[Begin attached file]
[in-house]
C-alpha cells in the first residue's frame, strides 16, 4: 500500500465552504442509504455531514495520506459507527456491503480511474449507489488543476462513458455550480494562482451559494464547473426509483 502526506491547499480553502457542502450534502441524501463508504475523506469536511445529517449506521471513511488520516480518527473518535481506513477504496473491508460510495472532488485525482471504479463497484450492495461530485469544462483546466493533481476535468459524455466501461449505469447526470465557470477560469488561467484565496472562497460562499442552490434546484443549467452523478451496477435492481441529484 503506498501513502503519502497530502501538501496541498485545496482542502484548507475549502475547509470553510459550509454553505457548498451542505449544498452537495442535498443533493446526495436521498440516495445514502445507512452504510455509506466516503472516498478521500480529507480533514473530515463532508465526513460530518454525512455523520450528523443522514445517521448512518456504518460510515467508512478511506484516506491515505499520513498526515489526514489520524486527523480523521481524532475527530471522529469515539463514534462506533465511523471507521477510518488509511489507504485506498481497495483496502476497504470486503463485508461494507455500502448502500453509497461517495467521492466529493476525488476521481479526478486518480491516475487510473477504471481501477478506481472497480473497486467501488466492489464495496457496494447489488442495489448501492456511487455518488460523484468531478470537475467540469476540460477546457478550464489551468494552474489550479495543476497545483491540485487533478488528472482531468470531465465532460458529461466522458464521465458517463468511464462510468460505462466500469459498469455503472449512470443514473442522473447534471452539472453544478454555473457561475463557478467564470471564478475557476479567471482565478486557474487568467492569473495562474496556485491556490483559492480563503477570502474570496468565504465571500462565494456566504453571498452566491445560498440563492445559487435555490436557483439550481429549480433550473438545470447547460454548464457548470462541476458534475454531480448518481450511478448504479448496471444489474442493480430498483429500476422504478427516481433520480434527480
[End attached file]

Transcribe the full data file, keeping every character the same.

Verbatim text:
[in-house]
C-alpha cells in the first residue's frame, strides 16, 4: 500500500465552504442509504455531514495520506459507527456491503480511474449507489488543476462513458455550480494562482451559494464547473426509483 502526506491547499480553502457542502450534502441524501463508504475523506469536511445529517449506521471513511488520516480518527473518535481506513477504496473491508460510495472532488485525482471504479463497484450492495461530485469544462483546466493533481476535468459524455466501461449505469447526470465557470477560469488561467484565496472562497460562499442552490434546484443549467452523478451496477435492481441529484 503506498501513502503519502497530502501538501496541498485545496482542502484548507475549502475547509470553510459550509454553505457548498451542505449544498452537495442535498443533493446526495436521498440516495445514502445507512452504510455509506466516503472516498478521500480529507480533514473530515463532508465526513460530518454525512455523520450528523443522514445517521448512518456504518460510515467508512478511506484516506491515505499520513498526515489526514489520524486527523480523521481524532475527530471522529469515539463514534462506533465511523471507521477510518488509511489507504485506498481497495483496502476497504470486503463485508461494507455500502448502500453509497461517495467521492466529493476525488476521481479526478486518480491516475487510473477504471481501477478506481472497480473497486467501488466492489464495496457496494447489488442495489448501492456511487455518488460523484468531478470537475467540469476540460477546457478550464489551468494552474489550479495543476497545483491540485487533478488528472482531468470531465465532460458529461466522458464521465458517463468511464462510468460505462466500469459498469455503472449512470443514473442522473447534471452539472453544478454555473457561475463557478467564470471564478475557476479567471482565478486557474487568467492569473495562474496556485491556490483559492480563503477570502474570496468565504465571500462565494456566504453571498452566491445560498440563492445559487435555490436557483439550481429549480433550473438545470447547460454548464457548470462541476458534475454531480448518481450511478448504479448496471444489474442493480430498483429500476422504478427516481433520480434527480